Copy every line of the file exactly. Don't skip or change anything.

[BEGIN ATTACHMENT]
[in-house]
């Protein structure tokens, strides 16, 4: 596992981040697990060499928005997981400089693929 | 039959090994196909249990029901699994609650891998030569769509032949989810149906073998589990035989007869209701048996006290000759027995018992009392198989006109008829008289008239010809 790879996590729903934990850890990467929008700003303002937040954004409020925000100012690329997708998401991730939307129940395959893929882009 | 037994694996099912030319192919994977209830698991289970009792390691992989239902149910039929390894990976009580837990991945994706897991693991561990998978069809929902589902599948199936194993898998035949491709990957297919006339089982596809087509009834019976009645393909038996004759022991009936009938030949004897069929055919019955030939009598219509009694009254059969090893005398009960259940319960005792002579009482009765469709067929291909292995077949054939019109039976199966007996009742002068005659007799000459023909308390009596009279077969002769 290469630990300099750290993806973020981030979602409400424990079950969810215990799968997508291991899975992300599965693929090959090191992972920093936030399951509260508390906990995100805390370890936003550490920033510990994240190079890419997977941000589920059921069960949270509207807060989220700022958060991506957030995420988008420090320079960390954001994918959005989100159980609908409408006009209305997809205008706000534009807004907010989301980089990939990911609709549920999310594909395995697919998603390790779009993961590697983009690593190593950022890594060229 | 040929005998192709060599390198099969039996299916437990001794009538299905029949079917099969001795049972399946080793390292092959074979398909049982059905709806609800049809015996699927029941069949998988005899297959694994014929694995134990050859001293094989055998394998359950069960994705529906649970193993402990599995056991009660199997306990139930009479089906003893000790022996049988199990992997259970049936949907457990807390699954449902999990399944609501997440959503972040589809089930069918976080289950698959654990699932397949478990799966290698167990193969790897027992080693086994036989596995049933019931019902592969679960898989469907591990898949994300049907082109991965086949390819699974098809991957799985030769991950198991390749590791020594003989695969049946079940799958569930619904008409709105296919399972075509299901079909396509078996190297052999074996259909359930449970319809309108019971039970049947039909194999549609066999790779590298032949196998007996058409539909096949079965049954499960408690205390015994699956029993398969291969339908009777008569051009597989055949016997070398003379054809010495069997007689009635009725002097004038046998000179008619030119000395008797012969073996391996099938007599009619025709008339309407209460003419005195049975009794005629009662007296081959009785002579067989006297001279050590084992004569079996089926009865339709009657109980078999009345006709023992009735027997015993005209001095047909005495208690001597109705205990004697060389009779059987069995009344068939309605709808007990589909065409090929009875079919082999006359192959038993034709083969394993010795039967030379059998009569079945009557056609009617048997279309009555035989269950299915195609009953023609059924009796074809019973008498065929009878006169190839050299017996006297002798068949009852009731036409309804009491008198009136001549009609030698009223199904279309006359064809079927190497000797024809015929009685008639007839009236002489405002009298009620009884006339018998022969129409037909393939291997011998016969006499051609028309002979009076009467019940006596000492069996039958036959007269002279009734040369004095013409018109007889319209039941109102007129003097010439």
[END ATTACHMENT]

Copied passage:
[in-house]
């Protein structure tokens, strides 16, 4: 596992981040697990060499928005997981400089693929 | 039959090994196909249990029901699994609650891998030569769509032949989810149906073998589990035989007869209701048996006290000759027995018992009392198989006109008829008289008239010809 790879996590729903934990850890990467929008700003303002937040954004409020925000100012690329997708998401991730939307129940395959893929882009 | 037994694996099912030319192919994977209830698991289970009792390691992989239902149910039929390894990976009580837990991945994706897991693991561990998978069809929902589902599948199936194993898998035949491709990957297919006339089982596809087509009834019976009645393909038996004759022991009936009938030949004897069929055919019955030939009598219509009694009254059969090893005398009960259940319960005792002579009482009765469709067929291909292995077949054939019109039976199966007996009742002068005659007799000459023909308390009596009279077969002769 290469630990300099750290993806973020981030979602409400424990079950969810215990799968997508291991899975992300599965693929090959090191992972920093936030399951509260508390906990995100805390370890936003550490920033510990994240190079890419997977941000589920059921069960949270509207807060989220700022958060991506957030995420988008420090320079960390954001994918959005989100159980609908409408006009209305997809205008706000534009807004907010989301980089990939990911609709549920999310594909395995697919998603390790779009993961590697983009690593190593950022890594060229 | 040929005998192709060599390198099969039996299916437990001794009538299905029949079917099969001795049972399946080793390292092959074979398909049982059905709806609800049809015996699927029941069949998988005899297959694994014929694995134990050859001293094989055998394998359950069960994705529906649970193993402990599995056991009660199997306990139930009479089906003893000790022996049988199990992997259970049936949907457990807390699954449902999990399944609501997440959503972040589809089930069918976080289950698959654990699932397949478990799966290698167990193969790897027992080693086994036989596995049933019931019902592969679960898989469907591990898949994300049907082109991965086949390819699974098809991957799985030769991950198991390749590791020594003989695969049946079940799958569930619904008409709105296919399972075509299901079909396509078996190297052999074996259909359930449970319809309108019971039970049947039909194999549609066999790779590298032949196998007996058409539909096949079965049954499960408690205390015994699956029993398969291969339908009777008569051009597989055949016997070398003379054809010495069997007689009635009725002097004038046998000179008619030119000395008797012969073996391996099938007599009619025709008339309407209460003419005195049975009794005629009662007296081959009785002579067989006297001279050590084992004569079996089926009865339709009657109980078999009345006709023992009735027997015993005209001095047909005495208690001597109705205990004697060389009779059987069995009344068939309605709808007990589909065409090929009875079919082999006359192959038993034709083969394993010795039967030379059998009569079945009557056609009617048997279309009555035989269950299915195609009953023609059924009796074809019973008498065929009878006169190839050299017996006297002798068949009852009731036409309804009491008198009136001549009609030698009223199904279309006359064809079927190497000797024809015929009685008639007839009236002489405002009298009620009884006339018998022969129409037909393939291997011998016969006499051609028309002979009076009467019940006596000492069996039958036959007269002279009734040369004095013409018109007889319209039941109102007129003097010439």